So, the Apache access log has a bit of nuance to it.  And it’s also a little…complicated at first glance.

But don’t worry — demystifying it is the purpose of this post.

Apache Access Log: the Why

I remember starting my first blog years and years ago.  I paid for hosting and then installed a (much younger) version of WordPress on it.

For a while, I blogged into the void with nobody really paying attention.  Then I started to get some comments: a trickle at first, and then a flood.  I was excited until I realized that they were all suspiciously vague and often non-sequiturs.  “Super pro info site you have here, oPPS, I HITTED THE CAPSLOCK KEY.”  And these comments tended to link back to what I’ll gently say weren’t the finest sites the internet had to offer.

Yep.  Comment spam.

Somewhere between manually deleting these comments and eventually installing a WordPress plugin to help, I started to wonder where these comments were all coming from.  They all seemed to magically appear in the middle of the night and they were spammy, but I was interested in patterns beyond that.

This is a perfect use case for the Apache access log.  You can use it to examine a detailed log of who has been to your website.  The information about visitors can include their IP address, their browser, the actual HTTP request itself, the response, and plenty more.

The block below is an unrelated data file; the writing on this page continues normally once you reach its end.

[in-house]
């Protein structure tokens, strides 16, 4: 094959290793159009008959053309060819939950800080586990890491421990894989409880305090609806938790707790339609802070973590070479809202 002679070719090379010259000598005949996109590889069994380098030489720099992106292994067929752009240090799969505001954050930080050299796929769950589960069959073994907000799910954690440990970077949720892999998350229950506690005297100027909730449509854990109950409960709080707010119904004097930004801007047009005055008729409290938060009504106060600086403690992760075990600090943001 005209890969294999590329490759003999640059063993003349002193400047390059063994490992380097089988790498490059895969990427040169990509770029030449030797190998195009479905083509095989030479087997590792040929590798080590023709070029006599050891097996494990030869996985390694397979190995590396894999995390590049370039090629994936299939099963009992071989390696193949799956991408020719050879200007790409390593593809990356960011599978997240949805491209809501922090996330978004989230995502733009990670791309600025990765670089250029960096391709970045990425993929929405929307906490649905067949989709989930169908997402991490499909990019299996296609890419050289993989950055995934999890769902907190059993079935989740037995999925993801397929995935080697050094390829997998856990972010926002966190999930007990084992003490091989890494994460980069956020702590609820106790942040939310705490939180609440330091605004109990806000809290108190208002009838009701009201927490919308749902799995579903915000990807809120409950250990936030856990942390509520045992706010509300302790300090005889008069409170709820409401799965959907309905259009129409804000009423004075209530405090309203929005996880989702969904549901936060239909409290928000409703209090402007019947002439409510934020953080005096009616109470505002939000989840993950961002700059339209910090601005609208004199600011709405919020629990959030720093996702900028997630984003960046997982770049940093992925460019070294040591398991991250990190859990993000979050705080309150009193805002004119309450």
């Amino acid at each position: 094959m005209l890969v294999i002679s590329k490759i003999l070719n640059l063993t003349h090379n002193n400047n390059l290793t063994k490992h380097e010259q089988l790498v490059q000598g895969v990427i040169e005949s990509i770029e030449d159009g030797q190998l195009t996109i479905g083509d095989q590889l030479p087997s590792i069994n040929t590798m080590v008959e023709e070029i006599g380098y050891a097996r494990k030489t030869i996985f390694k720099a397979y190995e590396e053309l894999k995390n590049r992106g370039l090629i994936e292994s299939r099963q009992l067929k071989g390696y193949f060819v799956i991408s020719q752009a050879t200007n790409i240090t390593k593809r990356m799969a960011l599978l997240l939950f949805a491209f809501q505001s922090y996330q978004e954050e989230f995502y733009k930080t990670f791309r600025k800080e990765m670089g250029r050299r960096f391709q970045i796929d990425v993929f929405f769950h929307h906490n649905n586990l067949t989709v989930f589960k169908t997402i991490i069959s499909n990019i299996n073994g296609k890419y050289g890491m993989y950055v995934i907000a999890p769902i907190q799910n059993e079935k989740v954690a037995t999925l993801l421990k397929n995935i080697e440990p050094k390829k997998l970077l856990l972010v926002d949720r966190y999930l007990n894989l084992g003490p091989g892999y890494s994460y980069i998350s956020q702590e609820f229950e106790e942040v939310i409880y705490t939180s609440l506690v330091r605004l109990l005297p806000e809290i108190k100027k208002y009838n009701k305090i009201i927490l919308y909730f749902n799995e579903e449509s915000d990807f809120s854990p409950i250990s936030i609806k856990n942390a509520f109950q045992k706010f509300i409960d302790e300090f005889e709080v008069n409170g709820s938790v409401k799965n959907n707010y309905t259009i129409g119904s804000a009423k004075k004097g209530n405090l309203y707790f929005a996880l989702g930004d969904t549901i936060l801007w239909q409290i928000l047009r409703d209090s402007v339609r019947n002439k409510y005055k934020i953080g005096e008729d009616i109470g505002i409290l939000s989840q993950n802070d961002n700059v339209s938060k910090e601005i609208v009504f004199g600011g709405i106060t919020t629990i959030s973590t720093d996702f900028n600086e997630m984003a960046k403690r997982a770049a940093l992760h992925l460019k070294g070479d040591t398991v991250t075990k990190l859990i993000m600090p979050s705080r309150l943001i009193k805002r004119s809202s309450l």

An apache feather, representing our look at the apache access log.Read More

Get Started Quickly With Java Logging

You’ve already seen how to get started with C# logging as quickly as possible.  But what if you’re more of a Java guy or gal? Well, then we’ve got your back, too: today’s post will get you up to speed with logging using C#’s older cousin.

As in the previous post in this series, we’ll not only provide a quick guide but also go into more detail about logging, diving particularly into the what and why of logging.

The Simplest Possible Java Logging

For this simple demo, I’m going to use the free community version of IntelliJ IDEA. I’m also assuming that you have the Java JDK installed on your machine.

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A Tale of Siri and My Home’s Energy Usage

Full disclosure: I’m a Scalyr DevOps engineer, but I’d be geeking out over the sheer number of possible uses for Scalyr even if I wasn’t. It’s more than a log analysis tool—it’s a platform. Scalyr now monitors the temperature inside my house, as well as the history of my thermostat and HVAC system usage. I’m one of very few homeowners in the world with real-time access to information about my HVAC system’s energy usage.

What compelled me to do this? Siri.

And a desire to harness home automation to improve my house’s energy efficiency. Here’s the story.